Fednav’s new ships are scheduled to be completed over the next four years and include four basic categories of ice-class bulk vessels varying in ‘deadweight’ (carrying capacity) – nine 35,000-ton ships, eight 37,000-ton ships, four 55,000-ton ships and one 25,000-ton polar ice vessel.

“Fednav is a key partner for us,” said Ports of Indiana CEO Rich Cooper. “The company’s investment in these Seaway ships reflects our shared belief in the economic and environmental advantages of moving cargo on the St. Lawrence Seaway and the Great Lakes. Seaway shipments are showing improvement over last year, and I expect as the economy continues to recover, we will see even more increase. With these new vessels, Fednav is well positioned for future growth.”

Did you know?

“Deadweight”

Deadweight tonnage (DWT) is a measure of how much weight a ship is carrying or can safely carry, including the cargo, fuel, fresh water, ballast water, provisions, passengers and crew.

“Seaway Sized”

Ocean vessels entering the Great Lakes are constructed to fit through the canal locks of the St. Lawrence Seaway. Seaway-sized vessels have maximum dimensions of approximately 740-feet long and 78-feet wide, with a draft of 26 feet and a height of 116 feet above waterline. The larger lake freighters (“lakers”) operating on the Great Lakes are more than 1,000-feet long and cannot pass through the locks to the Atlantic Ocean. Seaway-sized vessels are often called “salties” because they can pass through the locks to the ocean salt water.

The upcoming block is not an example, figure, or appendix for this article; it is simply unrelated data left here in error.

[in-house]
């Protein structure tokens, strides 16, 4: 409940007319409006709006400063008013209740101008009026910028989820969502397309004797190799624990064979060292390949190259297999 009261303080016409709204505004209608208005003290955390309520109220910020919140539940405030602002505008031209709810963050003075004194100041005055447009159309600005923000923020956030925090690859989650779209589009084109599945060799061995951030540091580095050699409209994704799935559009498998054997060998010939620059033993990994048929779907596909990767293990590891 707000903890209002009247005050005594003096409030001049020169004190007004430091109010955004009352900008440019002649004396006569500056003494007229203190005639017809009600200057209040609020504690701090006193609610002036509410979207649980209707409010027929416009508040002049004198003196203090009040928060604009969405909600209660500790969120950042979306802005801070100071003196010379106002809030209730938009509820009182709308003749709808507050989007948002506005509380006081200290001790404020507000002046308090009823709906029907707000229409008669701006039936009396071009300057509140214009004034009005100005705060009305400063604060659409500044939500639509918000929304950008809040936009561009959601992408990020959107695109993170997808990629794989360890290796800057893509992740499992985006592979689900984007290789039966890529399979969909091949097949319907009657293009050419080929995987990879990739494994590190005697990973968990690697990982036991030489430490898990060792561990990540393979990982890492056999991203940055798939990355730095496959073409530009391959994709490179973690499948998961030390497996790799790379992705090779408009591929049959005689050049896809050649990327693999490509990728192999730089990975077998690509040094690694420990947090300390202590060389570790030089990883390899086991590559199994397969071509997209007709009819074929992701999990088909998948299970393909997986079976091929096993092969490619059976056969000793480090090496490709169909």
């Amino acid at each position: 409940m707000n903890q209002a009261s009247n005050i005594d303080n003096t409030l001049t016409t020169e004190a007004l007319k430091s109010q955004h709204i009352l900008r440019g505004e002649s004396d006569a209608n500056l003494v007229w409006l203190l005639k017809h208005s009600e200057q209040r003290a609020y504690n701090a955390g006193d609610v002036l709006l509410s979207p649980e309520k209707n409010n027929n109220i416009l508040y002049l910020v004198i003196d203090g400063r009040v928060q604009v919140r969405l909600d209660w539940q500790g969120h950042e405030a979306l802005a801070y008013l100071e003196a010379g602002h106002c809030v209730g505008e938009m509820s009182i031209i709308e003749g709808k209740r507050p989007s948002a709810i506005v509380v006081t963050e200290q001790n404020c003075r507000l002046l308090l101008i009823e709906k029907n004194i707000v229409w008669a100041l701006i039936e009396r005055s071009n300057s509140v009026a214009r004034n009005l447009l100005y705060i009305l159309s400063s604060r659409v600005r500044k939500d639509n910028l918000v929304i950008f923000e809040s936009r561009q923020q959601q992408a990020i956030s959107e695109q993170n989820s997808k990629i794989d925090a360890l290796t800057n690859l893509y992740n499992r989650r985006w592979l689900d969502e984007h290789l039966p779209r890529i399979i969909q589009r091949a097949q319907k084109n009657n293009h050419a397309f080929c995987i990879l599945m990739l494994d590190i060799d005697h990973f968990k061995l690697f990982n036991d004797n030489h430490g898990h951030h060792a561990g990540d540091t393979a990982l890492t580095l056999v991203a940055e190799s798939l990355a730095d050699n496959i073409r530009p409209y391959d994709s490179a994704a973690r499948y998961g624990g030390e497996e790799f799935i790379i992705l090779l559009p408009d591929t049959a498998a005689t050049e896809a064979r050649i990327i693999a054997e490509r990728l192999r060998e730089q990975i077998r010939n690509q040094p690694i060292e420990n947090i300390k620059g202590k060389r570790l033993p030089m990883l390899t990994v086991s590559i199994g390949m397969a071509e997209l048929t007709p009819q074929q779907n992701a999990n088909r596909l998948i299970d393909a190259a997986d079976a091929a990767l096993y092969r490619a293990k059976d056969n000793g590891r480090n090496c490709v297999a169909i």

Great Lakes to see 31 new ships

Four carriers will be sailing 31 new ships into the St. Lawrence Seaway in the near future. Here are carriers with new vessels in the works:

• Fednav Limited has invested more than a half billion dollars building 22 ice-class bulk carriers by 2016, including nine ocean vessels specifically designed for entering the Great Lakes. Several ships in this new fleet have been designed to consume 20 percent less fuel and produce 20 percent less emissions than their predecessors. Information: www.fednav.com

• Algoma Central Corp. ordered eight new self-unloading vessels designed for the Great Lakes as part of their new Equinox Class, which is expected to join the fleet by 2014. Six of the ships belong to Algoma, with the remaining two owned by the Canadian Wheat Board and managed by Algoma. Algoma also invested $12 million in freshwater exhaust gas scrubbers for its vessels which will remove 97 percent of sulfur oxide emissions. Information: www.algonet.com

• Canada Steamship Lines expects six new Trillium Class ships designed for Great Lakes use set to join its fleet by 2013. The new self-unloading vessels and bulk carriers range from 35,500 to 36,100 deadweight tons and were part of an order that also included three new Panamax vessels. Information: www.csl.ca

• Polsteam will have eight new dry bulk vessels hit the Great Lakes by the end of the 2013 shipping season. The 16,000-deadweight-ton ships were built by Sanfu Ship Engineering in Taizhou, China, and the first of this series, the Regalica, made its maiden voyage in January. Overall, Polsteam is building a total of 38 new bulk carriers by 2015. Information: www.polsteam.com.

 

Source: Portside Magazine Fall 2012